Chinampas is a true oddity in avant jazz pianist/poet/dancer Cecil Taylor's voluminous catalog. This is a spoken word record of Taylor reciting his poetry while accompanying himself on timpani, bells, and small percussion. To address what these poems are about is a meaningless endeavor. It would be the same as trying to explain what his piano playing is about. It's all language; it's all music. In fact, these poems, studio recorded beautifully in the fall of 1987, tell the story of Taylor's approach to making music, creating solid matter from thin air, and then -- like the true shaman that he is -- transforming it into sand and blowing it away to make room for something else. Taylor's language is not all private (though some of the sounds executed as words are clearly part of a highly individualized iconography); many of the words and syntactical structures he uses are recognizable as Western in shape and origin. But the manner in which he speaks his lines -- his stutters and slides through syntax - opens onto what poet Charles Olson called the "field of language," an entirely new history coming out of the lines that extends out as far as the poet's breath. And Taylor is making a new history in his poetics: one that comes from pre-Babylonian Egypt and extends into the centuries beyond this one, one that insists in communicating in a language that is only dotted with references to Western culture and its ideologies as a jumping-off point in both directions simultaneously. And to hear the moans, groans, giggles, squeaks, and peeps that come from a master of the trained voice is to hear these sounds -- interspersed as they are with words and phrases and percussive meanderings -- as part of the language we speak (even if we've never heard it before). This is an hourlong record that can not only keep the listener's attention, but can also bring the listener to restful sleep. It is at turns maddening and soothing, and ultimately instructive. In Chinampas (an Aztec word that means "floating garden"), it means that everything is fluid, everything is interconnected, and language -- if it extends itself far enough -- has the power to embrace it all. As an artist Mr. Taylor has gone where few have gone before him, let alone succeeded; this is what he is used to. But he may have surprised even himself in the sheer musicality of his mystical universal tome. ~ Thom Jurek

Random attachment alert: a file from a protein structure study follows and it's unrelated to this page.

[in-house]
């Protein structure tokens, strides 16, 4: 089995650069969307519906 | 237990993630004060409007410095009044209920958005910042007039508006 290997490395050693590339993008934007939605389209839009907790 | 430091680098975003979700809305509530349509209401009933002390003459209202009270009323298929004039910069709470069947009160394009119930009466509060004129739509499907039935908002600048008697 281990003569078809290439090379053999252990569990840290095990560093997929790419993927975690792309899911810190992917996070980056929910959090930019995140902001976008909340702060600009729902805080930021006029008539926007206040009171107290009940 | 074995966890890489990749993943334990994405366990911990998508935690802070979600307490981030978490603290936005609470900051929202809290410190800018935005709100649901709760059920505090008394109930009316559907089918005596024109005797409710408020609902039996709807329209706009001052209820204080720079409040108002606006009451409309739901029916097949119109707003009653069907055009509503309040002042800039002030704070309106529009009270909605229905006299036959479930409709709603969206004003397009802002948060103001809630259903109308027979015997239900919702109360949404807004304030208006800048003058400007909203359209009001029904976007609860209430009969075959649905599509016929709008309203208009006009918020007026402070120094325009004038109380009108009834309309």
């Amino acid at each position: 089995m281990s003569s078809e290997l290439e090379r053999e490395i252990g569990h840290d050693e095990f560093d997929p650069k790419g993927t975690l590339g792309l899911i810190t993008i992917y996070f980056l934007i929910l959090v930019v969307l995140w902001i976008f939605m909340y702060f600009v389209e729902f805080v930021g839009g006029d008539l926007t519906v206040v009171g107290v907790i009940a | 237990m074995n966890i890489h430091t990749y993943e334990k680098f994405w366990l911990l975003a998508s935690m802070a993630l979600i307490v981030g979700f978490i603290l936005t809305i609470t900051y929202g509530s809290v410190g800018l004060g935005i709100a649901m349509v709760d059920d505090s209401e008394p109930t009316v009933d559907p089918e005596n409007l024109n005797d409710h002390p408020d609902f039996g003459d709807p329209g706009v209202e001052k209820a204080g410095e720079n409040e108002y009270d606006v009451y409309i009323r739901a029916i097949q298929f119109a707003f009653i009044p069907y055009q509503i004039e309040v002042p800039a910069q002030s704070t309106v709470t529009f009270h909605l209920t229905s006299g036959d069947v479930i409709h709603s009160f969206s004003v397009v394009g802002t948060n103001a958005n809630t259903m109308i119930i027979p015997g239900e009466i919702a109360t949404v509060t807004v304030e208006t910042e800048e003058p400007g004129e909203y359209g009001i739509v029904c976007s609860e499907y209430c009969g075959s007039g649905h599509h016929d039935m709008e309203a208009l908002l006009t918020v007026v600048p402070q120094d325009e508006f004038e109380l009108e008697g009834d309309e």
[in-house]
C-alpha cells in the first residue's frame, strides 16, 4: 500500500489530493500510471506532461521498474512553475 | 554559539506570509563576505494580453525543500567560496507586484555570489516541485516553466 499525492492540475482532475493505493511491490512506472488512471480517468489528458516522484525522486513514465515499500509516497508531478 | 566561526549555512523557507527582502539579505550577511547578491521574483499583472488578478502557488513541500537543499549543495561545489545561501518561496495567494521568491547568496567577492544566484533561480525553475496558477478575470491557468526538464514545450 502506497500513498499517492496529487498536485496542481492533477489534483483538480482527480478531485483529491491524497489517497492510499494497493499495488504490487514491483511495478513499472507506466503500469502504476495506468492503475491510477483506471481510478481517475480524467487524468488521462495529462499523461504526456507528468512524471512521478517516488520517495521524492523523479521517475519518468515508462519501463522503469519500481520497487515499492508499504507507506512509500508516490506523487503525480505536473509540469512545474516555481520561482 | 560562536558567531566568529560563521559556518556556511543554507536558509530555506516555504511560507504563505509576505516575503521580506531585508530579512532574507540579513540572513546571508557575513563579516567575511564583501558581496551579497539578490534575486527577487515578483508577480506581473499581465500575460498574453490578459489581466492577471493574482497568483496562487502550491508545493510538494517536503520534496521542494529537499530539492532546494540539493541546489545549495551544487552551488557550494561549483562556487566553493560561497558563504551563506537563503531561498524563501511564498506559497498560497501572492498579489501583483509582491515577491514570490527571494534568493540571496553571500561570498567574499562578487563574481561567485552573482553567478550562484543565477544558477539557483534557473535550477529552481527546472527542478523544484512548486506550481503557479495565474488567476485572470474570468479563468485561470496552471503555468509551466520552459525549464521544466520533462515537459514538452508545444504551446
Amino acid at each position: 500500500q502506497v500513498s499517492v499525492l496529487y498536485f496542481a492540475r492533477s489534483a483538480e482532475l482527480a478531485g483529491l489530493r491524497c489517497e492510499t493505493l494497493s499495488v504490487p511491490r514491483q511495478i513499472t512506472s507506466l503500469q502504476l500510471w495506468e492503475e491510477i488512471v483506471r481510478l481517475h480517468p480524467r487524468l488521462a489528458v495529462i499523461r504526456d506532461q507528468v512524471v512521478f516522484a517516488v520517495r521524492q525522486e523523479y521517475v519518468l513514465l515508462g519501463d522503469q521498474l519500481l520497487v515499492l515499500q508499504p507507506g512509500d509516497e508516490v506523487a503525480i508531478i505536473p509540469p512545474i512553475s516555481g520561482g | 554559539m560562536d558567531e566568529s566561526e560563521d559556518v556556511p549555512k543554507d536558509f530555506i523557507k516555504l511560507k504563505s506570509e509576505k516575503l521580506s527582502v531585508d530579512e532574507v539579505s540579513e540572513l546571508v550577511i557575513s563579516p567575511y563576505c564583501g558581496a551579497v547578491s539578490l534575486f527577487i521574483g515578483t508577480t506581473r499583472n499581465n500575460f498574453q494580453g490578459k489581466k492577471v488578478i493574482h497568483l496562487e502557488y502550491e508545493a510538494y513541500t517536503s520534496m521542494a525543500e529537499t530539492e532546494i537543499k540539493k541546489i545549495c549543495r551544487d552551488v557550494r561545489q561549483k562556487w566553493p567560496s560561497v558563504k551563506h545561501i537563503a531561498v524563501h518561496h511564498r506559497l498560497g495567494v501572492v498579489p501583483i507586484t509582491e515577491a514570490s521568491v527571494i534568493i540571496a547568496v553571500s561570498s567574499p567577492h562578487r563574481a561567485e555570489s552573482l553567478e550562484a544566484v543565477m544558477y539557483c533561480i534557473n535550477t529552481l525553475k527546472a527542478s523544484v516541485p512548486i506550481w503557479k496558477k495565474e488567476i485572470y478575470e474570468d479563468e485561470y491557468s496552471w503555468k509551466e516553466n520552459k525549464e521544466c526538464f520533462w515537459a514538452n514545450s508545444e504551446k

23755NCecil Taylor - Chinampas (Hot Points) (CD)http://oldies.scdn5.secure.raxcdn.com/i/boxart/large/20/5024792015320.jpg?v=818.9815.39USDInStock/Genre/Jazz/Music Categories/Jazz-Instrument-Avant-Garde-DowntownLeo Records UkCDJazzCecil-Taylor2008-12-31
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